Stocks tumbled Monday, pulling the Dow Jones industrial average down more than 170 points, after France said it was prepared to vote against a U.N. resolution on Iraq.
For investors, the French announcement raised the prospect of the United States going to war with Iraq without support from its allies.
"It is just a very gloomy picture," said Peter Cardillo, president and chief strategist of Global Partner Securities Inc. "Certainly the attitude, the psychology, the mood on Wall Street is one of gloom and doom, and that is continuing."
The declines were in keeping with the steep selloffs the market has suffered all year due to uncertainty about war and the impact it would have on the already shaky economy. Trading volume was very light, another sign that investors refuse to make major commitments.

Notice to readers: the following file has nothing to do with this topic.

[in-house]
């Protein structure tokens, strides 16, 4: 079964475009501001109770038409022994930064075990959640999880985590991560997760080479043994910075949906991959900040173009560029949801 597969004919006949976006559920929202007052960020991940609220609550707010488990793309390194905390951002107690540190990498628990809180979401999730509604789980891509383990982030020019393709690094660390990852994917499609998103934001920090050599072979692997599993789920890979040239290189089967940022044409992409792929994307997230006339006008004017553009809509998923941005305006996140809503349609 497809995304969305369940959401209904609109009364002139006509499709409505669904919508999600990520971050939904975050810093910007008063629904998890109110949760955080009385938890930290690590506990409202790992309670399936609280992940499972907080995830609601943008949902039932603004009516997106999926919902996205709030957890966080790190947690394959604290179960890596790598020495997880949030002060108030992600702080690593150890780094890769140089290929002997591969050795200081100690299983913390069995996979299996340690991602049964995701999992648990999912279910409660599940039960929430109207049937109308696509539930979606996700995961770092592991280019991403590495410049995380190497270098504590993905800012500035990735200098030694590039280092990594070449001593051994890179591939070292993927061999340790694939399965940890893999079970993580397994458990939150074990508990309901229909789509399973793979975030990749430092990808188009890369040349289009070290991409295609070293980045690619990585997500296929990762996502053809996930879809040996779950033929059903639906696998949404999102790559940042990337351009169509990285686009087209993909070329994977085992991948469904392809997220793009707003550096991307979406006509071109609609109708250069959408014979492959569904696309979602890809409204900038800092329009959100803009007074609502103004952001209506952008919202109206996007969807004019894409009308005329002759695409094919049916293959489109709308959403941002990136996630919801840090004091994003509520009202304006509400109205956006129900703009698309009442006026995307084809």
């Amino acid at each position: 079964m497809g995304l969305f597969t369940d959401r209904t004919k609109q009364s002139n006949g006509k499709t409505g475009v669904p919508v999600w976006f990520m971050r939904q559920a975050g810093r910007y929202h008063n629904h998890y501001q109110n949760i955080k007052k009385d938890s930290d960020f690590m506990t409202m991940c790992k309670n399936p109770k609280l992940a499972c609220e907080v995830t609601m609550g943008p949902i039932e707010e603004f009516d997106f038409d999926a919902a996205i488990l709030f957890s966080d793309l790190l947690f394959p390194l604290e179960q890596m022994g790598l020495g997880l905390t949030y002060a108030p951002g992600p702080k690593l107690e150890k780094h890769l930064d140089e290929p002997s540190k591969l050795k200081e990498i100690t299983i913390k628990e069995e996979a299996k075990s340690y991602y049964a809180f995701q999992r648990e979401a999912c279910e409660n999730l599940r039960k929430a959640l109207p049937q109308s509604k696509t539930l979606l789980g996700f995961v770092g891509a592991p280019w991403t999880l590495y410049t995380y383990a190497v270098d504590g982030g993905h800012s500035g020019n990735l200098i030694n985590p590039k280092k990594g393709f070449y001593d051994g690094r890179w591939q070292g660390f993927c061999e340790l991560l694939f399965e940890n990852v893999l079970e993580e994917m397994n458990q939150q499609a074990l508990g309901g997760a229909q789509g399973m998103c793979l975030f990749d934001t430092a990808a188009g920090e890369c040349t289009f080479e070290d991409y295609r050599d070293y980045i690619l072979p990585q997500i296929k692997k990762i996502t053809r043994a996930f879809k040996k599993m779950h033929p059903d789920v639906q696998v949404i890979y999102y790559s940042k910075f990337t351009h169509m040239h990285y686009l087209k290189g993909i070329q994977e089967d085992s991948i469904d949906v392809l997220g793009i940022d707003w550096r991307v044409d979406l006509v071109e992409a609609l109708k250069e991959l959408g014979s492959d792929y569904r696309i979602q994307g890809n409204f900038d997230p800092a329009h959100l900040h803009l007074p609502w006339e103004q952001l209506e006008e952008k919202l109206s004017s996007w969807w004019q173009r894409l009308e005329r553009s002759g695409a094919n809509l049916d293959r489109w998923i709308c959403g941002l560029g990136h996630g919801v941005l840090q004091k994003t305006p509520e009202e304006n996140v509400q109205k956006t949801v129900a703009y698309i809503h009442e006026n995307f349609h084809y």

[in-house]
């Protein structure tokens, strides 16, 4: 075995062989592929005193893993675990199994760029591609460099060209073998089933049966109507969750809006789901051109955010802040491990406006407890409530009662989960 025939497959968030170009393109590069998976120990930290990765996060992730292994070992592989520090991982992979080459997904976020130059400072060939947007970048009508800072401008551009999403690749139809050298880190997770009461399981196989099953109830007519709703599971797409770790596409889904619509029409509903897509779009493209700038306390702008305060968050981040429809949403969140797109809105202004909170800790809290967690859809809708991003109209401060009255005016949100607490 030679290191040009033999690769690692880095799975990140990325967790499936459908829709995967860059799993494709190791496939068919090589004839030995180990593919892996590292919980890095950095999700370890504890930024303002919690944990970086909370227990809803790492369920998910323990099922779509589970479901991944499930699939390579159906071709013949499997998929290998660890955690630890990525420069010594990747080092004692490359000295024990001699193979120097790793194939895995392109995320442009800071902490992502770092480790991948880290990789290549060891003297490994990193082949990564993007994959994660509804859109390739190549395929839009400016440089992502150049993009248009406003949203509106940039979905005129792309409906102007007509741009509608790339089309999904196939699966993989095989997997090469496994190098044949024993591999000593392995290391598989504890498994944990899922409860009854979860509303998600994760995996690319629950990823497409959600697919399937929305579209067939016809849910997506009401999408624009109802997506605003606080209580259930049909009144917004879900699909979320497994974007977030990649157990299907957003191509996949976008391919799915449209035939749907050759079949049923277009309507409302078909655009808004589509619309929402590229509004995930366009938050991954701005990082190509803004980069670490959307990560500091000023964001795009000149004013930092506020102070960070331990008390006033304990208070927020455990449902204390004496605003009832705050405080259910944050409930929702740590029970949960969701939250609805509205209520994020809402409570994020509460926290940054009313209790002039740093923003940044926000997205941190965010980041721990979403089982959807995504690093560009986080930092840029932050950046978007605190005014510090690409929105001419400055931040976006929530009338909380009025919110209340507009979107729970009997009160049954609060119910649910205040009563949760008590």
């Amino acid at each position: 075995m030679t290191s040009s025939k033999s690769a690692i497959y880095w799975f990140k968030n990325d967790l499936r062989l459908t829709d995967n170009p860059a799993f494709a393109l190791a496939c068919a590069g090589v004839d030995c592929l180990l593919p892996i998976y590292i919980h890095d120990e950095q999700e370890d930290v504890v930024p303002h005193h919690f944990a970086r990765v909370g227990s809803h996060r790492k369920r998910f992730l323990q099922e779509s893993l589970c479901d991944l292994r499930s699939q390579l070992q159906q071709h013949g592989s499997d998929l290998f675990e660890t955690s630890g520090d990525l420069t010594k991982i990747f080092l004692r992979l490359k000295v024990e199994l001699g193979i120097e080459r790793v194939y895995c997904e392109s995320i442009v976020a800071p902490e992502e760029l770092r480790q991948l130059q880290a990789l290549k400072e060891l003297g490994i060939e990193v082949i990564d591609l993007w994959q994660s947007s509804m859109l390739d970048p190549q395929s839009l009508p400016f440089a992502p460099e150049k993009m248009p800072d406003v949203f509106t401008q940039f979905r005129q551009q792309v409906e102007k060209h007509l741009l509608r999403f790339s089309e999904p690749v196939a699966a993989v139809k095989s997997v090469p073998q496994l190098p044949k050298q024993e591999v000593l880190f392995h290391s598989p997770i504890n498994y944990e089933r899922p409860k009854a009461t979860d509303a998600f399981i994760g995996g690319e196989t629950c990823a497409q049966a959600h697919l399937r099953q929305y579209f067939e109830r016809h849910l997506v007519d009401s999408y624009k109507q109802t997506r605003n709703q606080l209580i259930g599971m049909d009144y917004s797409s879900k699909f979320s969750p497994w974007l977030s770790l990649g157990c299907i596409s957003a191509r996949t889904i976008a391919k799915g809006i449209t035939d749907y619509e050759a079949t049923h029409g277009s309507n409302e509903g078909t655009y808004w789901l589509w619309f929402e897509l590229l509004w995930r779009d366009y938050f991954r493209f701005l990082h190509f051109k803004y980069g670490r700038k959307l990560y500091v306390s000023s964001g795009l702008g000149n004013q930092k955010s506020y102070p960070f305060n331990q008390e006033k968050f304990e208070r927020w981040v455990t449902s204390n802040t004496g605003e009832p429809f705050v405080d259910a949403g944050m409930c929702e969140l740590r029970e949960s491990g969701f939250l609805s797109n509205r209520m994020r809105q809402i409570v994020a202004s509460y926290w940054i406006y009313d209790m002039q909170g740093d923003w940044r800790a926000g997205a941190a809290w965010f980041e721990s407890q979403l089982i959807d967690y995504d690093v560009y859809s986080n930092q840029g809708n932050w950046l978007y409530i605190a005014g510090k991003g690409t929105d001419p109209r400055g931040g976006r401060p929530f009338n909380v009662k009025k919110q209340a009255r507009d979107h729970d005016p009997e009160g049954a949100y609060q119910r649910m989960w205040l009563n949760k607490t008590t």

"The irrational despair seems to imply that there is no floor to stock prices. The public without question has retreated psychologically and monetarily. The risk aversion is quite dominant," said Ned Riley, chief investment strategist at State Street Global Advisors.
With all 30 of its stocks falling, the Dow closed down 171.85, or 2.2 percent, at 7,568.18. The losses added to last week's decline of 1.9 percent, although the Dow finished higher on Friday.
The broader market also pulled back. The Standard & Poor's 500 index dropped 21.41, or 2.6 percent, to 807.48.
The Nasdaq composite index fell 26.92, or 2.1 percent, to 1,278.37.
"Usually when you get to these depths of pessimism something happens, a catalyst comes along and reverses market psychology. But what that catalyst may be is anyone's guess, still part of the guessing game," Cardillo said.